Cheers to Rachel
More than 31,000 in attendance at Saratoga Race Course on Saturday are now forever bound by unique experience, the memory of a tremendous roar that followed the best 3-year-old filly racing has seen in decades as she bore down on the wire with two older males, first Bullsbay, then Macho Again in futile pursuit, and a shared eyewitness to true greatness in a racehorse.
The roar enveloped the "Graveyard of Champions," in tribute to her defiance of history, the Spa's mystique and a race that in its development conspired against her, against any horse.
Rachel Alexandra, forced to run far too fast early, kept on running late. Her early tormentor, Da' Tara, the 2008 Belmont Stakes winner, pulled up before finishing and probably paid with his career. Bullsbay, the Whitney Stakes winner who was first to run at her in the stretch, was unable to sustain the bid beyond the furlong pole and stopped abruptly as the filly ran on. Macho Again, winner of the Stephen Foster Handicap, mounted a final bid that fell a neck short at the wire and probably appeared more threatening to the eye than it was in reality. "I never thought I had her," jockey Robby Albarado said. "No matter what they throw at her, she'll beat them."
Rachel Alexandra takes no prisoners.
No one present at Saratoga on Saturday will ever forget the 108.29 seconds it took Rachel Alexandra to become the first female of any age to win the 56-year-old Woodward, and the first 3-year-old female ever to win a Grade 1 against older males on dirt since the system of grading races began in 1973.
Ruffian set or equaled track records every time she ran, but Rachel Alexandra has accomplished things that Ruffian never attempted. Rachel Alexandra's autobiography-in-progress is becoming Regret-esque and Regret may have been the best filly of all time.
"When [principal owner] Jess Jackson has been presented with options, he's chosen the toughest one every time," trainer Steve Asmussen said in the lingering afterglow of a shared euphoria that followed the crowd through the gates, into the streets and the nearby restaurants and bars. Glasses were raised in her honor and praises voiced loudly by people who realized fully that they had just witnessed a moment of unmistakable history, would savor it for as long as possible, a story for grandchildren unborn and reminiscence years away.
"She ran hard, cooled out, drank plenty of water," Asmussen said on the morning after, a blanket of pink carnations draped outside the superstar filly's stall. "She's a professional. She puts in the work. That's what gives you so much confidence about her. She doesn't just take the day off."
With most of four months remaining in 2009, Rachel Alexandra has won the Kentucky Oaks and Mother Goose Stakes by a total of almost 40 lengths. She has won the Preakness and Haskell Invitational over 3-year-old males, defeating the Kentucky Derby and Belmont winners, and won a Grade 1 over older males. Eight wins this season have come at seven different tracks from New Orleans to Saratoga -- all venues with dirt surfaces. A race over the synthetic track at Santa Anita is not in the cards. So, now what?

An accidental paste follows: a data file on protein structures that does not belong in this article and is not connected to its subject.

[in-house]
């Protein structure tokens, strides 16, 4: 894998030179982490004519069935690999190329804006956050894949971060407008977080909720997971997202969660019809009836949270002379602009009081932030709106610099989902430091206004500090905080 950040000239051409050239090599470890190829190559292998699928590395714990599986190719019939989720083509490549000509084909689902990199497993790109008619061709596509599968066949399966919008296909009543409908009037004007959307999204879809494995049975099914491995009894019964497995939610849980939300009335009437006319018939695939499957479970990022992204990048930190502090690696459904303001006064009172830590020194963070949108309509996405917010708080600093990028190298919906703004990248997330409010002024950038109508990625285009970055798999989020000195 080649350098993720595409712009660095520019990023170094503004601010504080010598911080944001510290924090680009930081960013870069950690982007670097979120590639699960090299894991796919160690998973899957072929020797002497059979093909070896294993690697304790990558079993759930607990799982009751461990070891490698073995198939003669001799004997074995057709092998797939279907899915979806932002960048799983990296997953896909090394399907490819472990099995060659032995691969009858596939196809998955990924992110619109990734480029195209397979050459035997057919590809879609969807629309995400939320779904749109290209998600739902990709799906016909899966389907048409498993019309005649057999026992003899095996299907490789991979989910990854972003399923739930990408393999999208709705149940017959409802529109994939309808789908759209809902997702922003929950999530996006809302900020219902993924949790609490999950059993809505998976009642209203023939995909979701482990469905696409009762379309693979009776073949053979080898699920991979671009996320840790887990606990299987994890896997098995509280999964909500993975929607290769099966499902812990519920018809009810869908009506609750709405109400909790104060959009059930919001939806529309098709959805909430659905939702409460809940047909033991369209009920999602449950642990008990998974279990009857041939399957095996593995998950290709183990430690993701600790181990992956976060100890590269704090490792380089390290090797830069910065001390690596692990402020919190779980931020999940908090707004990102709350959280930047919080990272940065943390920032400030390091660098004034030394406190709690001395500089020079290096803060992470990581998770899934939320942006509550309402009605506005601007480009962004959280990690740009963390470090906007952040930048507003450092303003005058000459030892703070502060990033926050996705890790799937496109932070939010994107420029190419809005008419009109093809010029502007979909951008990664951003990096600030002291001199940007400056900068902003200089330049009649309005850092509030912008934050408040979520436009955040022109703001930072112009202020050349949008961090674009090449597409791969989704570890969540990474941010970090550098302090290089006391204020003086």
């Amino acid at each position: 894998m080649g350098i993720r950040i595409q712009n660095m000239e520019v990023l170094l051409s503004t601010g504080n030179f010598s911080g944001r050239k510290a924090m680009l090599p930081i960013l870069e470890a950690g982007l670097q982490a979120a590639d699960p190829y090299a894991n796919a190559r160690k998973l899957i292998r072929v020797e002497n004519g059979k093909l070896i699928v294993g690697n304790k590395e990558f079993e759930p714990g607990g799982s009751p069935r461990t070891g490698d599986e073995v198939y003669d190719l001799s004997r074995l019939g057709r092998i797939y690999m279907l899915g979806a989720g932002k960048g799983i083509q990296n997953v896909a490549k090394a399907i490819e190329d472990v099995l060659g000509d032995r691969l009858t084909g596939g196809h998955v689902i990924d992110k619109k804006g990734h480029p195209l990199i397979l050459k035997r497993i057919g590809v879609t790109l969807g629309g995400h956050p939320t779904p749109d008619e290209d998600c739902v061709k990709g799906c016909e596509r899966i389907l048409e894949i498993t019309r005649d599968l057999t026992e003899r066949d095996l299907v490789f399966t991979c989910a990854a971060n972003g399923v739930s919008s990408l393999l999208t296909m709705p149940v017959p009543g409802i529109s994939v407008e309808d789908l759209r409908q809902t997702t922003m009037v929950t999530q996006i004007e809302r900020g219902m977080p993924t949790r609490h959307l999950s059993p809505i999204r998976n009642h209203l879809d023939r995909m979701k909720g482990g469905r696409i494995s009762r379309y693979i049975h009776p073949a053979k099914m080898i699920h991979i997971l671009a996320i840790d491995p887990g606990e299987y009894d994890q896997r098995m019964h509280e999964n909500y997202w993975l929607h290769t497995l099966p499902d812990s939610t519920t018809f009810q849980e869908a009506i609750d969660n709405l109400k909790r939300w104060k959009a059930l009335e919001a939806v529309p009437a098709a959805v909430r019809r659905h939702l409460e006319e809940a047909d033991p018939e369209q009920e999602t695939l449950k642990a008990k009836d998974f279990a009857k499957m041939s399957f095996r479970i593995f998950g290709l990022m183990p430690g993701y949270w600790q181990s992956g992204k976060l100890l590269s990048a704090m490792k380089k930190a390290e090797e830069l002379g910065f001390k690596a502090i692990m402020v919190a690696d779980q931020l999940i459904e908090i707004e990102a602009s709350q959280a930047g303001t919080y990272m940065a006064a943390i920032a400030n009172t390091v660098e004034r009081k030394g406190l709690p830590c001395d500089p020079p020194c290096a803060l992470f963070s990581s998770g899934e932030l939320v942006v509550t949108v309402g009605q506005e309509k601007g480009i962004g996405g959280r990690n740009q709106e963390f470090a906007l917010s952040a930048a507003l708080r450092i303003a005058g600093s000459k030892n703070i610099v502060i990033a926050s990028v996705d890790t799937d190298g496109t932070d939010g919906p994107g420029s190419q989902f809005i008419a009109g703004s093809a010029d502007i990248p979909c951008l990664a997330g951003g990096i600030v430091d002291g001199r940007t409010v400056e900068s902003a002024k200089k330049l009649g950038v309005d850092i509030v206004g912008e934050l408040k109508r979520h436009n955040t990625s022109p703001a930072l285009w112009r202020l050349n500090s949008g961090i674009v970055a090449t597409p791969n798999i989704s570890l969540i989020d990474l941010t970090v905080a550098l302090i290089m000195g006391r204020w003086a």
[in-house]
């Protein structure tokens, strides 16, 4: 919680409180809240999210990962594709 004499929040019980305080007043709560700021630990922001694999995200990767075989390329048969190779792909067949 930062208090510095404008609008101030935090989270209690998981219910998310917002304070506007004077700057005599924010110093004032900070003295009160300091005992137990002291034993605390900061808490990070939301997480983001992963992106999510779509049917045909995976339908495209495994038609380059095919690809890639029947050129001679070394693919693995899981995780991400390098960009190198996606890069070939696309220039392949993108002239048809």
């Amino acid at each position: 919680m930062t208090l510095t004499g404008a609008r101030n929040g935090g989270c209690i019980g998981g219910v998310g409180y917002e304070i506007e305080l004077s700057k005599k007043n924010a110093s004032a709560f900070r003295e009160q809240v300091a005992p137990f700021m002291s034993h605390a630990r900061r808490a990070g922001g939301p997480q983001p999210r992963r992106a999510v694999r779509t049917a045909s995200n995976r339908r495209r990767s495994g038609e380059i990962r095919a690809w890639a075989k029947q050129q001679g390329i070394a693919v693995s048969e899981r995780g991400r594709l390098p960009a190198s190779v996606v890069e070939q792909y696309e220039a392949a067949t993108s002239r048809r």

Perhaps nothing until 2010, a year in which, Jackson said, the Breeders' Cup at Churchill Downs is in the long-range plans.
The Oct. 3 Beldame at Belmont is a possibility, a race to which she and the undefeated West Coast mare Zenyatta have been invited to confront one another with the pot sweetened by TVG-Betfair, which will raise the purse to $1 million if both start.
Jackson is considering both.
"She's run more races than Zenyatta's run, and Zenyatta's a 5-year-old," Jackson said. "You can't expect a youngster -- she's only 3 and she just ran against older horses -- to keep going all the time. You have to give them a break, and we'll talk that over very seriously."
The second option is largely dependent upon Rachel Alexandra's recovery from what was the sternest test with which she has been confronted to this point of her career and specifically dependent upon the willingness of Zenyatta's connections to ship cross-country for a race she cannot possibly win. Without Zenyatta in the Beldame, there will be no Rachel Alexandra.
Zenyatta is an undefeated champion, quite possibly a two-time champion if she can manage a repeat win the Breeders' Cup Ladies Classic but she is not in Rachel Alexandra's league. No horse alive in 2009 -- sex and distance notwithstanding -- is in Rachel Alexandra's league. She has made the sport her own.
Paul Moran is a two-time winner of the Media Eclipse Award, and has received various honors from the National Association of Newspaper Editors, Society of Silurians, Long Island Press Club and Long Island Veterinary Medical Association. He has also been given the Red Smith Award for his coverage of the Kentucky Derby. Paul maintains paulmoranattheraces.blogspot.com and can be contacted at firstname.lastname@example.org.
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